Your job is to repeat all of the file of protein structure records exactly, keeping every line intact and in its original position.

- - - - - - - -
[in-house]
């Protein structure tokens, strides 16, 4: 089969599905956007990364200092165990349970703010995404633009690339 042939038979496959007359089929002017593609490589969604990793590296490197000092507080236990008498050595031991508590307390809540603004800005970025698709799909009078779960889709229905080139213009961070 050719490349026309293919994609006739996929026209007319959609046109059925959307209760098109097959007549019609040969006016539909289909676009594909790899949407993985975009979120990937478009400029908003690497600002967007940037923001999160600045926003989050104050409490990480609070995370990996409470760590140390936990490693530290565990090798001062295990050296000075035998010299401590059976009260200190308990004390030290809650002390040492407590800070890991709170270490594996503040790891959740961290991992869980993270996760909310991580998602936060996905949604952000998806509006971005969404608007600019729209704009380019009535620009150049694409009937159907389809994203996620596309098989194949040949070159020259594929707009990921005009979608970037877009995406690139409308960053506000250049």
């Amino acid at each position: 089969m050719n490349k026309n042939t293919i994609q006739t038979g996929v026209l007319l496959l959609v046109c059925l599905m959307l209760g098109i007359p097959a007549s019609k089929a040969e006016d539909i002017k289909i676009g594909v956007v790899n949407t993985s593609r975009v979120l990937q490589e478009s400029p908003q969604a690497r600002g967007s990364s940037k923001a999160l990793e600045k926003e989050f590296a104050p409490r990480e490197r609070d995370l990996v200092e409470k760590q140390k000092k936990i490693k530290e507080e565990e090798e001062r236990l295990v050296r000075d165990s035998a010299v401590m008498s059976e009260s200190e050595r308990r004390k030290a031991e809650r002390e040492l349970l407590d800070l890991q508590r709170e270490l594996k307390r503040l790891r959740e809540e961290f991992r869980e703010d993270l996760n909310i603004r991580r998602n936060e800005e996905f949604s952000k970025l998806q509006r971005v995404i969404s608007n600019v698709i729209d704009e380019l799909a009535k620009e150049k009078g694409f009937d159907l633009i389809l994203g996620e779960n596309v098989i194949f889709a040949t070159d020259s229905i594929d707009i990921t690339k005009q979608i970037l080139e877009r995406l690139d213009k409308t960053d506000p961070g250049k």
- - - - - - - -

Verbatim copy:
[in-house]
């Protein structure tokens, strides 16, 4: 089969599905956007990364200092165990349970703010995404633009690339 042939038979496959007359089929002017593609490589969604990793590296490197000092507080236990008498050595031991508590307390809540603004800005970025698709799909009078779960889709229905080139213009961070 050719490349026309293919994609006739996929026209007319959609046109059925959307209760098109097959007549019609040969006016539909289909676009594909790899949407993985975009979120990937478009400029908003690497600002967007940037923001999160600045926003989050104050409490990480609070995370990996409470760590140390936990490693530290565990090798001062295990050296000075035998010299401590059976009260200190308990004390030290809650002390040492407590800070890991709170270490594996503040790891959740961290991992869980993270996760909310991580998602936060996905949604952000998806509006971005969404608007600019729209704009380019009535620009150049694409009937159907389809994203996620596309098989194949040949070159020259594929707009990921005009979608970037877009995406690139409308960053506000250049």
């Amino acid at each position: 089969m050719n490349k026309n042939t293919i994609q006739t038979g996929v026209l007319l496959l959609v046109c059925l599905m959307l209760g098109i007359p097959a007549s019609k089929a040969e006016d539909i002017k289909i676009g594909v956007v790899n949407t993985s593609r975009v979120l990937q490589e478009s400029p908003q969604a690497r600002g967007s990364s940037k923001a999160l990793e600045k926003e989050f590296a104050p409490r990480e490197r609070d995370l990996v200092e409470k760590q140390k000092k936990i490693k530290e507080e565990e090798e001062r236990l295990v050296r000075d165990s035998a010299v401590m008498s059976e009260s200190e050595r308990r004390k030290a031991e809650r002390e040492l349970l407590d800070l890991q508590r709170e270490l594996k307390r503040l790891r959740e809540e961290f991992r869980e703010d993270l996760n909310i603004r991580r998602n936060e800005e996905f949604s952000k970025l998806q509006r971005v995404i969404s608007n600019v698709i729209d704009e380019l799909a009535k620009e150049k009078g694409f009937d159907l633009i389809l994203g996620e779960n596309v098989i194949f889709a040949t070159d020259s229905i594929d707009i990921t690339k005009q979608i970037l080139e877009r995406l690139d213009k409308t960053d506000p961070g250049k």